Is Donald Trump a super-successful businessman who has created a powerful brand around his name? Or is he an egomaniacal boor who has permanently damaged a brand that took decades to create?
No matter what your take on Donald Trump, one thing is for sure — his recent antics have done little to help the Trump brand. You could argue that any press is good press, but when journalists are calling Trump a blowhard and a phony, it’s hard to say that that’s a positive spin on a valuable brand name.
There’s a certain percentage of Americans who will love Donald Trump no matter what. For those people, the Trump brand is untarnished.
There’s another group who see him as an obnoxious boor with a fragile ego. We can assume those people will never be won over by the Trump brand.
But then there’s a third group in the middle. These are the people who can, with the right efforts, be swayed into buying something with the Trump brand name on it.
But if the Trump brand is associated with political sideshows, then who is going to buy into anything with the Trump name on it?
You may be thinking that there’s nothing to be learned from the Trump experience except, perhaps, to stay away from hairspray. But actually, all brands can learn something from his recent political missteps.
Whether you’re selling toothpaste, computers or glitzy hotel rooms, there are three categories of potential customers. Those who will never buy from you, those who will almost always buy from you and those who are on the fence.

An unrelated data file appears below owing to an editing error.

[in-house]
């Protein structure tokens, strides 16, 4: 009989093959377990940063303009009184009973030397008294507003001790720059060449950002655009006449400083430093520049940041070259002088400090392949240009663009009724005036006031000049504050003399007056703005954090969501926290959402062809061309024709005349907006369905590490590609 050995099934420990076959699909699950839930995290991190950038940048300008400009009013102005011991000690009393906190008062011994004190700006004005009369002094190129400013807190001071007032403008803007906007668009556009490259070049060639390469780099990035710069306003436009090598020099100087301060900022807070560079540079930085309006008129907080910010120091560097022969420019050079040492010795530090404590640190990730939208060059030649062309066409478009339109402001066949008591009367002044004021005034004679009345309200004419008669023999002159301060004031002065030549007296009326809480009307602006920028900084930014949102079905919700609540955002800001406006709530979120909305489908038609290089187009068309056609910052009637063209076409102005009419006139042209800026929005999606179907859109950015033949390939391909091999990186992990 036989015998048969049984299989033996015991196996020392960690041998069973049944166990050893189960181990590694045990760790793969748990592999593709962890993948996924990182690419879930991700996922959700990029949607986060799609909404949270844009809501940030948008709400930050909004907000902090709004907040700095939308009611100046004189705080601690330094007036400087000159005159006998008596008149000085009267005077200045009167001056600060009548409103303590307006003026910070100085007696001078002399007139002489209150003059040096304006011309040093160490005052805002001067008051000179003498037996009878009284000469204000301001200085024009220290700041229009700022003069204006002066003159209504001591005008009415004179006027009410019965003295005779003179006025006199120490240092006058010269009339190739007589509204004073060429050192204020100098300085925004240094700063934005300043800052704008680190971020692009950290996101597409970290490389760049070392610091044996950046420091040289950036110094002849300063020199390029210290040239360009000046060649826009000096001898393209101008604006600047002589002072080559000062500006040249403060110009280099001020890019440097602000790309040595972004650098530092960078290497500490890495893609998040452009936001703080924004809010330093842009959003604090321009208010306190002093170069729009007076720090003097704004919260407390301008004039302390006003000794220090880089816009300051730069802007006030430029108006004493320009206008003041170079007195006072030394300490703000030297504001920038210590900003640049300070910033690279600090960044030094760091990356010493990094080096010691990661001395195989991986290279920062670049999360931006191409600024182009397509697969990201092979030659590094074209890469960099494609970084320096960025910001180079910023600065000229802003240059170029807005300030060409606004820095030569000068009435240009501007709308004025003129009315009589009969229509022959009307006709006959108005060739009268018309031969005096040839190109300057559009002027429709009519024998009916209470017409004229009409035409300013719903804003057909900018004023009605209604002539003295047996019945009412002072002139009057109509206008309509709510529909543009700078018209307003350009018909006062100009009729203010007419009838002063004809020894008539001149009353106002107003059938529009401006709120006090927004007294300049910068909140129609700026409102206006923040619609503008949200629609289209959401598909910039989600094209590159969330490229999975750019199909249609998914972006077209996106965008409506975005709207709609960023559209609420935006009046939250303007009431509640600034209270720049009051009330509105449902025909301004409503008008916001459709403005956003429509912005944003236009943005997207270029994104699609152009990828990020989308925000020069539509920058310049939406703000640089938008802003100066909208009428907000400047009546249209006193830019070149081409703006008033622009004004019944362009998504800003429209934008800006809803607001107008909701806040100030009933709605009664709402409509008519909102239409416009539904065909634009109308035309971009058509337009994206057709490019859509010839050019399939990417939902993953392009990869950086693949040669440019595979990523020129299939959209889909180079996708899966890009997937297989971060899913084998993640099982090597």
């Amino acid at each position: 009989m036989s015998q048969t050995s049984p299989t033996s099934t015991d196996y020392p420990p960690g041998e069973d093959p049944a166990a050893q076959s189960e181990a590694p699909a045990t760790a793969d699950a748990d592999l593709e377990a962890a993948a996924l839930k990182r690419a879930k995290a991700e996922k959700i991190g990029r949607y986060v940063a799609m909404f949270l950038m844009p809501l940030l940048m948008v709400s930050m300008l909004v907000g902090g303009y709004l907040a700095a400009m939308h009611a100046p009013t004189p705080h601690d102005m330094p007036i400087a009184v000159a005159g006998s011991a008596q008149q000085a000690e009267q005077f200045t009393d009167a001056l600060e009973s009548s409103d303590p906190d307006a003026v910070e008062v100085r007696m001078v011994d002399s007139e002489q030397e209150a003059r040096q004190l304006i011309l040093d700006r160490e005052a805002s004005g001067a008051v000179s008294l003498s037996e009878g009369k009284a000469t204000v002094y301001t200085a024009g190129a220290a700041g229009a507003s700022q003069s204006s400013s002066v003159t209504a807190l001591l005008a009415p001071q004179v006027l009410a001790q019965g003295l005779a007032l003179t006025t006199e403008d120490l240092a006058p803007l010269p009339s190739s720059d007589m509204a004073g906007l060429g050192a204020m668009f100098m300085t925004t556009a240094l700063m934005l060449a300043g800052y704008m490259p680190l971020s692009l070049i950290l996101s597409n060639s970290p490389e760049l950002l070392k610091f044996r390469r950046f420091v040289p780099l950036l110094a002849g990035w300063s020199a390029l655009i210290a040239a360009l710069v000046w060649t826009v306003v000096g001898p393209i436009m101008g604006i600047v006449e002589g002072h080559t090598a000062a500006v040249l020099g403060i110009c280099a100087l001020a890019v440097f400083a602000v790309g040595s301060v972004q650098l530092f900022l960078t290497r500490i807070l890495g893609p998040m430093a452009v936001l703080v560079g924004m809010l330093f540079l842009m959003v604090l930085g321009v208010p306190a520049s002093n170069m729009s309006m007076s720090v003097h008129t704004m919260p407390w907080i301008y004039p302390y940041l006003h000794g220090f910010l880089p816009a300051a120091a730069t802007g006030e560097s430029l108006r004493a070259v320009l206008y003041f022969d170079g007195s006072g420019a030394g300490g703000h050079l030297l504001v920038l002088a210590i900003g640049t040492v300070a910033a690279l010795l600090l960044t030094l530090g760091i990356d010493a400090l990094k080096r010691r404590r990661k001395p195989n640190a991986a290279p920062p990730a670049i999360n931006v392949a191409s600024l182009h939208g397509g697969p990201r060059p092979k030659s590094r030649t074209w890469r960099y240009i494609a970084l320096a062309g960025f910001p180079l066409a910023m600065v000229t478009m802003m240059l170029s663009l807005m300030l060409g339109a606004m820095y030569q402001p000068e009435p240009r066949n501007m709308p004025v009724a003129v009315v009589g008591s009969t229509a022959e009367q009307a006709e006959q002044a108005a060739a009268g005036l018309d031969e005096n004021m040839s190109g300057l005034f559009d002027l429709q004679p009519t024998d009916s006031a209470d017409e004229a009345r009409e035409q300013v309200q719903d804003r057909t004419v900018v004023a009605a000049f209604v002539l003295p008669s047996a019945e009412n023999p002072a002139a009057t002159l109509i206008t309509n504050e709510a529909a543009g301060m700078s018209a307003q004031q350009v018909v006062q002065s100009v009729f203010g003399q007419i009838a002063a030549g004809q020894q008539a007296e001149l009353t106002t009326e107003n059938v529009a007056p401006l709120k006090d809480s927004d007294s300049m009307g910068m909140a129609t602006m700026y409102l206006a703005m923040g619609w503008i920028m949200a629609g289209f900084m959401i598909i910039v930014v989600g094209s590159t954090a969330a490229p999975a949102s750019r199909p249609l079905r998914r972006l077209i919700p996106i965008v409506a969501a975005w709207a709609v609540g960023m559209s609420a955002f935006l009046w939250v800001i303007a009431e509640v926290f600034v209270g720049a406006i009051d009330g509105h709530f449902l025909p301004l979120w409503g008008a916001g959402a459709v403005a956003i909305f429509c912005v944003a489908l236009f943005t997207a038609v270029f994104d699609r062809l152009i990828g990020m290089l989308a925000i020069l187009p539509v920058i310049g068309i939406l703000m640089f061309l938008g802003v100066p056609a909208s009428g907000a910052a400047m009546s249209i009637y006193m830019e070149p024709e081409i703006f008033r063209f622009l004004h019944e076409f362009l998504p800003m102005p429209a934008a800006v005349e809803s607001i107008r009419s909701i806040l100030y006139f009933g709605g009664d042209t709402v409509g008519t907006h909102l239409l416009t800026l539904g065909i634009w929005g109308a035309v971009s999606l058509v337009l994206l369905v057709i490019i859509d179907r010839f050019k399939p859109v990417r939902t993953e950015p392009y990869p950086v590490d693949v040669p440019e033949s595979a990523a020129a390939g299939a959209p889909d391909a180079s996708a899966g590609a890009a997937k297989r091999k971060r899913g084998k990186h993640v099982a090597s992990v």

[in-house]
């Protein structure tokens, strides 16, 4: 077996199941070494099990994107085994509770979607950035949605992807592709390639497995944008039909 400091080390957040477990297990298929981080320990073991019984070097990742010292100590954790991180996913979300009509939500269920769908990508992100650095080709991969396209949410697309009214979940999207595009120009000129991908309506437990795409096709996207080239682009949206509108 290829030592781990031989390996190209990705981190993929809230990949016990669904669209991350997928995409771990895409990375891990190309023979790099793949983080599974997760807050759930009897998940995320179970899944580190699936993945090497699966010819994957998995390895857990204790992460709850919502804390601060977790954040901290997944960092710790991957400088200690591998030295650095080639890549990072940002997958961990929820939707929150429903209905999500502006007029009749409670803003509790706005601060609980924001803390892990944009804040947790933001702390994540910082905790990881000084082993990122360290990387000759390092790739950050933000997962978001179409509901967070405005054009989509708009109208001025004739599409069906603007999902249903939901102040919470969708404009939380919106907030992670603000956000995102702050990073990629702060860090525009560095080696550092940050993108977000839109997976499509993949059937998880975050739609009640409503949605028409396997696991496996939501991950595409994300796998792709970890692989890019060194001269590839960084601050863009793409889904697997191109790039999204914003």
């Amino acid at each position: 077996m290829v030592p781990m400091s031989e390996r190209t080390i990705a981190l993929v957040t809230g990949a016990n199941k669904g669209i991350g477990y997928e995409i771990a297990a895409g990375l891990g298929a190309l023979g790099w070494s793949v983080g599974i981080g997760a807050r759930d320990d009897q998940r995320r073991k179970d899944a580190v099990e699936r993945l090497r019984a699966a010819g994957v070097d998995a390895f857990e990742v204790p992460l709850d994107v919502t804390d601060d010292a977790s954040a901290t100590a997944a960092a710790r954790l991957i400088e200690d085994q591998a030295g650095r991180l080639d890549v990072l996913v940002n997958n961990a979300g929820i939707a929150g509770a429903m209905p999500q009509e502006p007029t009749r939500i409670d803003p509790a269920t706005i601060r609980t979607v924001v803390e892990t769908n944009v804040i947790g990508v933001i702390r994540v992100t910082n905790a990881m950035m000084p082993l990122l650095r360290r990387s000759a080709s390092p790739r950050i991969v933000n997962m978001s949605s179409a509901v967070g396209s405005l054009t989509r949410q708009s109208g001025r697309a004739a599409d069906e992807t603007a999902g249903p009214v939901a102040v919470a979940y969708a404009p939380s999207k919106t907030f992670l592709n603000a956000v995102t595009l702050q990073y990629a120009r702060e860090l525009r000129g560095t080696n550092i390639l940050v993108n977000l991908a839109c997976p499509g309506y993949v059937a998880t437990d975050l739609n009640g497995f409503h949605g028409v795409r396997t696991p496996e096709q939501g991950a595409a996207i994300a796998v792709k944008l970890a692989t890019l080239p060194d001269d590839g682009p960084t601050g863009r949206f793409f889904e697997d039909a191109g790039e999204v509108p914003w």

Your primary branding efforts should be directed to the middle group — the people who are on the fence. Those are the people who are going to make or break your marketing efforts.
After all, you’re never going to win over the people who strongly dislike your brand. And you’ve already won over the people who strongly like your brand. So you need to focus on the middle third — the people on the fence who can be swayed by the proper PR, branding and marketing efforts.
All other things being equal, it’s safe to say that Trump’s middle third — those who have no opinion or who lean slightly one way or another about Trump — now have a less-than-flattering image of the Trump brand.
The bottom line: In my humble opinion — and I could be wrong about this — it took decades to create and promote the Trump brand, but in a few short weeks, The Trumpster himself has done more to set it back than any other person before him.
What’s your take on the Trump brand? Let us know in the poll below.